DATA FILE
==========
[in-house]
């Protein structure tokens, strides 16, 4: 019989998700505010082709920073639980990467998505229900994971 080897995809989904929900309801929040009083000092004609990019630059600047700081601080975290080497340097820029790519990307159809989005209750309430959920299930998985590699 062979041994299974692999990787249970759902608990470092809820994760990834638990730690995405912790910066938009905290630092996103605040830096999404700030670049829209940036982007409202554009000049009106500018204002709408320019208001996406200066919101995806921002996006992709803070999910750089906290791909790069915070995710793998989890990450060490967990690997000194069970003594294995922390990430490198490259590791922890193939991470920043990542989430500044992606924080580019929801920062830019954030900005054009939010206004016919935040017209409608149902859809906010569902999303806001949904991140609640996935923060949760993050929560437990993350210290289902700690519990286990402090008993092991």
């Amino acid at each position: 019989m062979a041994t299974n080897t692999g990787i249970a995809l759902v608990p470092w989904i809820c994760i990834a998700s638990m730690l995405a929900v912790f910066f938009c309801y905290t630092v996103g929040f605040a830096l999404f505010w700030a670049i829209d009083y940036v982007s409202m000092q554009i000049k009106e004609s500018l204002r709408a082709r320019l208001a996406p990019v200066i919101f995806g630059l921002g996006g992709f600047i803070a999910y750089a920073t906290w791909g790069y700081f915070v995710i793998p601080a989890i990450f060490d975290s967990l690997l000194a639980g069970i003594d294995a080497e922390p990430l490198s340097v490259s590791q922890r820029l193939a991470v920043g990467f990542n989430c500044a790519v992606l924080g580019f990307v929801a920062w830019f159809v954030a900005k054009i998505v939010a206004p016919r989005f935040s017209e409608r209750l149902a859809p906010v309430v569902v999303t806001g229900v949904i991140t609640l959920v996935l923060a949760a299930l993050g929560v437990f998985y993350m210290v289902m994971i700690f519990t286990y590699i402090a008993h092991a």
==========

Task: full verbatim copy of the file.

[in-house]
């Protein structure tokens, strides 16, 4: 019989998700505010082709920073639980990467998505229900994971 080897995809989904929900309801929040009083000092004609990019630059600047700081601080975290080497340097820029790519990307159809989005209750309430959920299930998985590699 062979041994299974692999990787249970759902608990470092809820994760990834638990730690995405912790910066938009905290630092996103605040830096999404700030670049829209940036982007409202554009000049009106500018204002709408320019208001996406200066919101995806921002996006992709803070999910750089906290791909790069915070995710793998989890990450060490967990690997000194069970003594294995922390990430490198490259590791922890193939991470920043990542989430500044992606924080580019929801920062830019954030900005054009939010206004016919935040017209409608149902859809906010569902999303806001949904991140609640996935923060949760993050929560437990993350210290289902700690519990286990402090008993092991």
């Amino acid at each position: 019989m062979a041994t299974n080897t692999g990787i249970a995809l759902v608990p470092w989904i809820c994760i990834a998700s638990m730690l995405a929900v912790f910066f938009c309801y905290t630092v996103g929040f605040a830096l999404f505010w700030a670049i829209d009083y940036v982007s409202m000092q554009i000049k009106e004609s500018l204002r709408a082709r320019l208001a996406p990019v200066i919101f995806g630059l921002g996006g992709f600047i803070a999910y750089a920073t906290w791909g790069y700081f915070v995710i793998p601080a989890i990450f060490d975290s967990l690997l000194a639980g069970i003594d294995a080497e922390p990430l490198s340097v490259s590791q922890r820029l193939a991470v920043g990467f990542n989430c500044a790519v992606l924080g580019f990307v929801a920062w830019f159809v954030a900005k054009i998505v939010a206004p016919r989005f935040s017209e409608r209750l149902a859809p906010v309430v569902v999303t806001g229900v949904i991140t609640l959920v996935l923060a949760a299930l993050g929560v437990f998985y993350m210290v289902m994971i700690f519990t286990y590699i402090a008993h092991a």